CONTINUEThis site uses cookies. By continuing to browse this site you are agreeing to our use of cookies. Find out more.
  1. Front Page
  2. News By Topic
  3. German Think Tank Advocates Job-Boosting Tax Reform

German Think Tank Advocates Job-Boosting Tax Reform

by Ulrika Lomas, Tax-News.com, Brussels

25 July 2012


The German Institute for the Study of Labour (IZA) in Bonn has recently unveiled details of its concept for a simple, efficient and fair tax system, which will serve to create around half a million jobs in Germany.

In its report, the institute maintains that its plans for a radical reform of taxation will simplify existing tax rates and reduce income inequality without increasing state debt.

The key element of the IZA’s concept are plans to integrate regressive social insurance contributions into the progressive system of income tax, meaning that social insurance levies and income tax are no longer levied separately, and that there is consequently only one payment to be made to the state.

An integrated system of income tax would not only finance the country’s social security system but also other state services, including investment in education and infrastructure, it is argued.

The IZA has advocated that a progressive tax scale be introduced, taking into account both social insurance contributions and the country’s solidarity levy, suggesting that a 40% tax rate apply to annual income of between EUR30,00 (USD36,000) to EUR40,000, a 50% tax rate apply to annual income of between EUR40,000 to EUR60,000, and a 60% top rate of income tax apply to annual income in excess of EUR60,000.

According to the IZA, the new transparent system would reduce the burden above all on low- and middle-income earners in Germany, while increasing the fiscal burden on the top 10% of earners.

Defending the institute’s recommendation, Hilmar Schneider, director of labour market policy at the IZA insisted that the integration of social levies into the income tax system would lead in the medium-term to less bureaucracy and therefore to cost savings, which should in turn be used to reduce state debt.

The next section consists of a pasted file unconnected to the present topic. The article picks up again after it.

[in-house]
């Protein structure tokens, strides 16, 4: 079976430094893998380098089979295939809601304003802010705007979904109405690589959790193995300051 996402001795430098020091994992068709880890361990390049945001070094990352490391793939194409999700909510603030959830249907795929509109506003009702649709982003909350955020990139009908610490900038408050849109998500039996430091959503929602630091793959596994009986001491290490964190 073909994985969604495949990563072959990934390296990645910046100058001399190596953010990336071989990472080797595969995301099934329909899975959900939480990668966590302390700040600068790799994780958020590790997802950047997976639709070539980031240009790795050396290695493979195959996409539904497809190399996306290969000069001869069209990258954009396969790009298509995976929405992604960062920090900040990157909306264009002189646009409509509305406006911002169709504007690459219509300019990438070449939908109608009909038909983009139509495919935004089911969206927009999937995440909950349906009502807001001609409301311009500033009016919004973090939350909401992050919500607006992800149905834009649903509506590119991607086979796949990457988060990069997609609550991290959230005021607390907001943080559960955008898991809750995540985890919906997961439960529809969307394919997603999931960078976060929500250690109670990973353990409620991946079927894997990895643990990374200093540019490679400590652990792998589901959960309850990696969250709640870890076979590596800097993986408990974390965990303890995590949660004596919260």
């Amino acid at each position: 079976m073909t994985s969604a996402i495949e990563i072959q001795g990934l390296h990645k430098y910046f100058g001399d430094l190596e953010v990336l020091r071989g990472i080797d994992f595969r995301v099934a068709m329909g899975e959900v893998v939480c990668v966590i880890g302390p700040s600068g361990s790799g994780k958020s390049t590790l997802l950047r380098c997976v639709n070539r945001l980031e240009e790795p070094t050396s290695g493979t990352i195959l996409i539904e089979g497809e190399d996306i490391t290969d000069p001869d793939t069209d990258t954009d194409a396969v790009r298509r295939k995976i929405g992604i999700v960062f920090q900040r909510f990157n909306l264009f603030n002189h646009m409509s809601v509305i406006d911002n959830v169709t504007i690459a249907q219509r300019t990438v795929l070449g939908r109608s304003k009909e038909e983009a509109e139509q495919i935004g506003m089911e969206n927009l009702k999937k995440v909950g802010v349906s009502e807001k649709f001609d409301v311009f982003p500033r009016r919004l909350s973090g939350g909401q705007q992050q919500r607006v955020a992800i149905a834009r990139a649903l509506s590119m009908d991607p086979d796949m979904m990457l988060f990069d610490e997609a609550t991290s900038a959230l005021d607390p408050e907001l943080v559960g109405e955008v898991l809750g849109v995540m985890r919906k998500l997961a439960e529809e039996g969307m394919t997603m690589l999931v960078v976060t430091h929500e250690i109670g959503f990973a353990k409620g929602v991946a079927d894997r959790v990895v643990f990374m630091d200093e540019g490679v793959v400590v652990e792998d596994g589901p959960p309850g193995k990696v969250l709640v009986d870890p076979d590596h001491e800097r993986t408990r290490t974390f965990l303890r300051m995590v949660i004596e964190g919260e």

The institute highlights the fact that its proposal will have a considerable effect on the labour market, leading to the creation of an estimated half a million new jobs. Highly qualified women will have a significantly greater incentive to work, the institute says, alluding to the looming shortage of skilled workers in Germany.

TAGS: tax | tax rates | social security | Germany | tax reform | individual income tax | services

To see today's news, click here.

 















Tax-News Reviews

Cyprus Review

A review and forecast of Cyprus's international business, legal and investment climate.

Visit Cyprus Review »

Malta Review

A review and forecast of Malta's international business, legal and investment climate.

Visit Malta Review »

Jersey Review

A review and forecast of Jersey's international business, legal and investment climate.

Visit Jersey Review »

Budget Review

A review of the latest budget news and government financial statements from around the world.

Visit Budget Review »



Stay Updated

Please enter your email address to join the Tax-News.com mailing list. View previous newsletters.

By subscribing to our newsletter service, you agree to our Terms and Conditions and Privacy Policy.


To manage your mailing list preferences, please click here »